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We were conducting interviews for a new marketing position in our company. My co-founder and I previously did the marketing work on the side but since our workload is increasing we decided to hire someone new for this. Since we are going to have a dedicated marketing person and don't have any specialized knowledge about marketing we asked questions like:

Suppose we have this Product X for target audience Y, what will be your strategy to increase sales?

However, in this question the author felt that it may be inappropriate to ask this type of question. We are not looking for candidates to divulge business secrets, we just want to be convinced from their answers that we're hiring the right candidate.

Will it be appropriate to ask this question?

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Do you have desired answers for this question? There are more than a few ways people may take this question that I'd question how prepared are you for answers from giving ideas that the person knows off the top of their head to giving a list of how this would be done to balking at the idea of working in the interview for hours. – JB King Feb 5 at 8:14
    
@JBKing not in particular, but from our experience in marketing we know some ways that provide some positive results. and we are expecting to them to answer like we need to do seo , not expecting what keywords should we have. – ddw147 Feb 5 at 10:09
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I would ask more what methodology would you use to determine the marketing strategy. Now you aren't asking for an actual strategy, but what factors they would consider in putting it into place. – HLGEM Feb 5 at 15:51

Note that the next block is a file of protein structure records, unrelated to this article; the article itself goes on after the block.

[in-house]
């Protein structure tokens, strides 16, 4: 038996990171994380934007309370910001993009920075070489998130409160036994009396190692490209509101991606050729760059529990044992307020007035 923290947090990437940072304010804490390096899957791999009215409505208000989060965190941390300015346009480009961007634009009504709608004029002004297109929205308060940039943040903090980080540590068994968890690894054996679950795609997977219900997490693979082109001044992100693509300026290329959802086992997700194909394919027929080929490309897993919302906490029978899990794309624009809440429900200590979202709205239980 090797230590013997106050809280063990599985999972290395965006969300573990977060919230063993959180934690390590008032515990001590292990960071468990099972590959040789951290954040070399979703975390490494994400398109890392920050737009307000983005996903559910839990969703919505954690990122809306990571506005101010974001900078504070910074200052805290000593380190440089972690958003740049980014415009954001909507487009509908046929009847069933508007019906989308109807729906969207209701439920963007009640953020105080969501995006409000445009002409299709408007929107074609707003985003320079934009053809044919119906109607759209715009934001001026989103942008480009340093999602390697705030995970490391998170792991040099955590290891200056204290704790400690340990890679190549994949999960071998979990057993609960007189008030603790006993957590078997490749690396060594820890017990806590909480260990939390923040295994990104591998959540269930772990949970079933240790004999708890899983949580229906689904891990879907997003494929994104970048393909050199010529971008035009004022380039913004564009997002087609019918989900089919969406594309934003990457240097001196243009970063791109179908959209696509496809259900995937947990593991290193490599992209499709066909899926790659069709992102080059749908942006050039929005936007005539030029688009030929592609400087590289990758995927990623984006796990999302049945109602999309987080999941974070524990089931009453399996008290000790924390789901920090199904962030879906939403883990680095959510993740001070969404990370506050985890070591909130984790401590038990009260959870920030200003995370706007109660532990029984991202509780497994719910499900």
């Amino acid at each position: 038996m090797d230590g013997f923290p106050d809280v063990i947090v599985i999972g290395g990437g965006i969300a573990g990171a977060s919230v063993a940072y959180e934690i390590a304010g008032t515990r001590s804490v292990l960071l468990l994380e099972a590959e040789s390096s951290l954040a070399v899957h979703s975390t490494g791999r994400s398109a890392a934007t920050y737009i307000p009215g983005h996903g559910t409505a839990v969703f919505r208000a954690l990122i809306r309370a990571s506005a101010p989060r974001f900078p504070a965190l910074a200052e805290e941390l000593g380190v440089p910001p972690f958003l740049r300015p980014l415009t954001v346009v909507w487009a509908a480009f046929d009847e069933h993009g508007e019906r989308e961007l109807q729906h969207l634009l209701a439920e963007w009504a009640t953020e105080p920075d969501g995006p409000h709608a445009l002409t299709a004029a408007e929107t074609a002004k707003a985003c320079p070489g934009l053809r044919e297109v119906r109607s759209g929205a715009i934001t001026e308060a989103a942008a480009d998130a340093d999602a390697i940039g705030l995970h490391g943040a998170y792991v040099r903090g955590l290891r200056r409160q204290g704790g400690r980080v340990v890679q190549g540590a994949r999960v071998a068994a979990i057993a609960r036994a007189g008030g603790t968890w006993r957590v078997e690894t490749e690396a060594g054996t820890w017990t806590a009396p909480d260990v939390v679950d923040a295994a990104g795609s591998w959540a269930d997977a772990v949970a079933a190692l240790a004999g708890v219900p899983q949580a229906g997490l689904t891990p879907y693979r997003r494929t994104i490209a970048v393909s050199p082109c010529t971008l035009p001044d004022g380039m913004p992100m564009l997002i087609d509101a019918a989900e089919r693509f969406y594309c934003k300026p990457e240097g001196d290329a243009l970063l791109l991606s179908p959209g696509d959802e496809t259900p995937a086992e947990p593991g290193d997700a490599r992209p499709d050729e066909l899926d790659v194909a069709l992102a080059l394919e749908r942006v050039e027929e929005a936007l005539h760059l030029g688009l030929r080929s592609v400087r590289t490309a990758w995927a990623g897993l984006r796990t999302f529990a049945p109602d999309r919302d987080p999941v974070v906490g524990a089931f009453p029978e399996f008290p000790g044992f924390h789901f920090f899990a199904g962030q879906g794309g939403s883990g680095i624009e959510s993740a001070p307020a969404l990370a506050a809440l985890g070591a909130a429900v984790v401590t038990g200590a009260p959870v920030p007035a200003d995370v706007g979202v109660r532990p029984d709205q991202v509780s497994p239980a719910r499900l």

up vote 23 down vote accepted

As you said in your question: your goal isn't to solicit ideas from candidates you have no intention of hiring, but to find the marketing person who fits your vision of your brand. As such, asking questions about a candidate's thoughts about marketing in general and for your company and products in particular is perfectly appropriate.

But you'll probably want to be more specific than just asking candidates to outline their entire strategy. Unless they did a lot of research1, they won't have a concrete strategy and some may indeed think that you're just using interviews as a free think thank and don't intend to hire anyone. So go with variations of the following. Note that one of your first questions should be what the candidate knows of your current strategy. Many won't know much, which is fine, so be sure to explain your vision and past strategies briefly before diving into what the candidate would do.

  • A large focus of our past efforts was in marketing directly to potential clients at trade fairs, how do you see that evolving if you were to join?

  • Would you maintain the same focus on X, Y and Z if hired?

  • What marketing avenue do you think we've underutilised? What new ones would you want to explore?

  • What types of marketing campaigns have you had the most success with in the past?

  • What is your experience with our sector? Do you think the strategies you used in [different secor] will be applicable to our industry?

As you might be able to tell I hardly know anything about marketing so forgive me for being vague and not using the right buzzwords here.